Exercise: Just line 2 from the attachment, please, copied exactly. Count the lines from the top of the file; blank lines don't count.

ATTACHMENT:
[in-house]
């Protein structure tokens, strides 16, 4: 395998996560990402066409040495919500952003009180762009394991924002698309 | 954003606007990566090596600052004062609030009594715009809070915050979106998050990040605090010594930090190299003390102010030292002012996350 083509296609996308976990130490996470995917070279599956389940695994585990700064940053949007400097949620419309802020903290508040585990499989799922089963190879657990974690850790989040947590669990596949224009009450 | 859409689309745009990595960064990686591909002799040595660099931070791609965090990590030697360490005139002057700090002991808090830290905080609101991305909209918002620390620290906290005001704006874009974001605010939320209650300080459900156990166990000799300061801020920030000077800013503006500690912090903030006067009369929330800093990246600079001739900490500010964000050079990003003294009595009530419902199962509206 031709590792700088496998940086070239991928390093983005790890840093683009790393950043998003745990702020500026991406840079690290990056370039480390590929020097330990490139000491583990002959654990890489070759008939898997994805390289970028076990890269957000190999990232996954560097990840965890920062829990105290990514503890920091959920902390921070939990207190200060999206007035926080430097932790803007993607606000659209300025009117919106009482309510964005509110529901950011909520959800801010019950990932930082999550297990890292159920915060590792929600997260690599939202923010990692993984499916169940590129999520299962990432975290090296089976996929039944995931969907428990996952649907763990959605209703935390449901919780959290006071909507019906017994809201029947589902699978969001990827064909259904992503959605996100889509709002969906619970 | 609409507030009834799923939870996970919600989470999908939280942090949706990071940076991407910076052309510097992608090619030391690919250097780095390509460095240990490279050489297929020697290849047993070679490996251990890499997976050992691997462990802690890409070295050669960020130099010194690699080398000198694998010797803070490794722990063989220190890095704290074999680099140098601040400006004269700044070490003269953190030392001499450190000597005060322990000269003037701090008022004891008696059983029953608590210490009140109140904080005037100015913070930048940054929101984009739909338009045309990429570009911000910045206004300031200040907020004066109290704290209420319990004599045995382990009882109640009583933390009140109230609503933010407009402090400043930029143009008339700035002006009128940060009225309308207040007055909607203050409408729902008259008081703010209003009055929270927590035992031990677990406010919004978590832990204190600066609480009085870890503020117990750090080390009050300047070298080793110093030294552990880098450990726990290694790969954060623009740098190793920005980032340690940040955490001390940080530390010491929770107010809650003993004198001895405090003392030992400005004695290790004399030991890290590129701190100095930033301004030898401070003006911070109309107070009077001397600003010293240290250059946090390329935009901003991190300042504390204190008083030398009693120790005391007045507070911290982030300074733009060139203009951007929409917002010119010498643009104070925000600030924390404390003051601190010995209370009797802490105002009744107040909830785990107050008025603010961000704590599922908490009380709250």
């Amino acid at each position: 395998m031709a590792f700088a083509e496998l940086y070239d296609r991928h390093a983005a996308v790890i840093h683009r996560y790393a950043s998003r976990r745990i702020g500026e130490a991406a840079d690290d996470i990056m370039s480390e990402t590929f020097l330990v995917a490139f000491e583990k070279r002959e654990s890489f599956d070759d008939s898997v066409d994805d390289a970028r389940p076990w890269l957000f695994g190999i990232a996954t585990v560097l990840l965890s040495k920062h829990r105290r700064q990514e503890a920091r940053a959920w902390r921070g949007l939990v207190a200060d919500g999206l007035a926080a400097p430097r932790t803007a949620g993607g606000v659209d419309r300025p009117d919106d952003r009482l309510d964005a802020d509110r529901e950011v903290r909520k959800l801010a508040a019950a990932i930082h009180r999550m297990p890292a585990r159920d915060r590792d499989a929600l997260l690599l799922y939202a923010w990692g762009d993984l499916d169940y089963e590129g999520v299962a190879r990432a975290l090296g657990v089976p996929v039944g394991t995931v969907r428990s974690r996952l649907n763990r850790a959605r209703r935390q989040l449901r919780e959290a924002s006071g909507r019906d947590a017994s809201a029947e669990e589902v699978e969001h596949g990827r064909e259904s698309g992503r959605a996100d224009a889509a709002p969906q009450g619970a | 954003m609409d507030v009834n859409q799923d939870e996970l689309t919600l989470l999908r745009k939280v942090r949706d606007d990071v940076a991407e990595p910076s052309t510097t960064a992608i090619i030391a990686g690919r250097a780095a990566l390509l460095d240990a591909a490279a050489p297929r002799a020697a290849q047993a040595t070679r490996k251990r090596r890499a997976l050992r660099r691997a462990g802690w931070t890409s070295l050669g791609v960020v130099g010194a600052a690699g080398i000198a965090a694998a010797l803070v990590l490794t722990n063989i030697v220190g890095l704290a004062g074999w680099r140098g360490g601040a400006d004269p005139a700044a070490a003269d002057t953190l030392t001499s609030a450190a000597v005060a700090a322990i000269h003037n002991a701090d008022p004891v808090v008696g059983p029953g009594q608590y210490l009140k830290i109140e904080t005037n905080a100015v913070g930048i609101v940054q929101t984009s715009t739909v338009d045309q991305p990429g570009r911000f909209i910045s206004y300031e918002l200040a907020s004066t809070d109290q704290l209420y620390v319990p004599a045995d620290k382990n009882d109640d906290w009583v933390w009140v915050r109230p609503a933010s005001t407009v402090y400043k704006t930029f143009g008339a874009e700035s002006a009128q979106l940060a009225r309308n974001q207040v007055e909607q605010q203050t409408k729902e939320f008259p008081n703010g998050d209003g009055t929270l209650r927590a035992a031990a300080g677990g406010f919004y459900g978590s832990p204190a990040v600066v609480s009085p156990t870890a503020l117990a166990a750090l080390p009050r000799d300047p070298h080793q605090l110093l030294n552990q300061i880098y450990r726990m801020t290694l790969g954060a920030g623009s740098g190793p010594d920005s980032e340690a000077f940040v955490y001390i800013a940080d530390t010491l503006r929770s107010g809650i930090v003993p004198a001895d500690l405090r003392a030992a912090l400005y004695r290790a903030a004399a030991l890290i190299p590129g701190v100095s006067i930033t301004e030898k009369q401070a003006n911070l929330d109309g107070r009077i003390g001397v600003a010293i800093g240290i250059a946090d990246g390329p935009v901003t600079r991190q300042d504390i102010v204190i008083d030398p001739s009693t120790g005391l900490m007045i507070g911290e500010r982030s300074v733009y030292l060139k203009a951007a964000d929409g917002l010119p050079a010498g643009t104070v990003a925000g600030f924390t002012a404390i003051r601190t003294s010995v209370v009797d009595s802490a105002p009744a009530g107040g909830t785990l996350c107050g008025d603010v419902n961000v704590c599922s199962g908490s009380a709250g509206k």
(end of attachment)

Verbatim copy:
């Protein structure tokens, strides 16, 4: 395998996560990402066409040495919500952003009180762009394991924002698309 | 954003606007990566090596600052004062609030009594715009809070915050979106998050990040605090010594930090190299003390102010030292002012996350 083509296609996308976990130490996470995917070279599956389940695994585990700064940053949007400097949620419309802020903290508040585990499989799922089963190879657990974690850790989040947590669990596949224009009450 | 859409689309745009990595960064990686591909002799040595660099931070791609965090990590030697360490005139002057700090002991808090830290905080609101991305909209918002620390620290906290005001704006874009974001605010939320209650300080459900156990166990000799300061801020920030000077800013503006500690912090903030006067009369929330800093990246600079001739900490500010964000050079990003003294009595009530419902199962509206 031709590792700088496998940086070239991928390093983005790890840093683009790393950043998003745990702020500026991406840079690290990056370039480390590929020097330990490139000491583990002959654990890489070759008939898997994805390289970028076990890269957000190999990232996954560097990840965890920062829990105290990514503890920091959920902390921070939990207190200060999206007035926080430097932790803007993607606000659209300025009117919106009482309510964005509110529901950011909520959800801010019950990932930082999550297990890292159920915060590792929600997260690599939202923010990692993984499916169940590129999520299962990432975290090296089976996929039944995931969907428990996952649907763990959605209703935390449901919780959290006071909507019906017994809201029947589902699978969001990827064909259904992503959605996100889509709002969906619970 | 609409507030009834799923939870996970919600989470999908939280942090949706990071940076991407910076052309510097992608090619030391690919250097780095390509460095240990490279050489297929020697290849047993070679490996251990890499997976050992691997462990802690890409070295050669960020130099010194690699080398000198694998010797803070490794722990063989220190890095704290074999680099140098601040400006004269700044070490003269953190030392001499450190000597005060322990000269003037701090008022004891008696059983029953608590210490009140109140904080005037100015913070930048940054929101984009739909338009045309990429570009911000910045206004300031200040907020004066109290704290209420319990004599045995382990009882109640009583933390009140109230609503933010407009402090400043930029143009008339700035002006009128940060009225309308207040007055909607203050409408729902008259008081703010209003009055929270927590035992031990677990406010919004978590832990204190600066609480009085870890503020117990750090080390009050300047070298080793110093030294552990880098450990726990290694790969954060623009740098190793920005980032340690940040955490001390940080530390010491929770107010809650003993004198001895405090003392030992400005004695290790004399030991890290590129701190100095930033301004030898401070003006911070109309107070009077001397600003010293240290250059946090390329935009901003991190300042504390204190008083030398009693120790005391007045507070911290982030300074733009060139203009951007929409917002010119010498643009104070925000600030924390404390003051601190010995209370009797802490105002009744107040909830785990107050008025603010961000704590599922908490009380709250």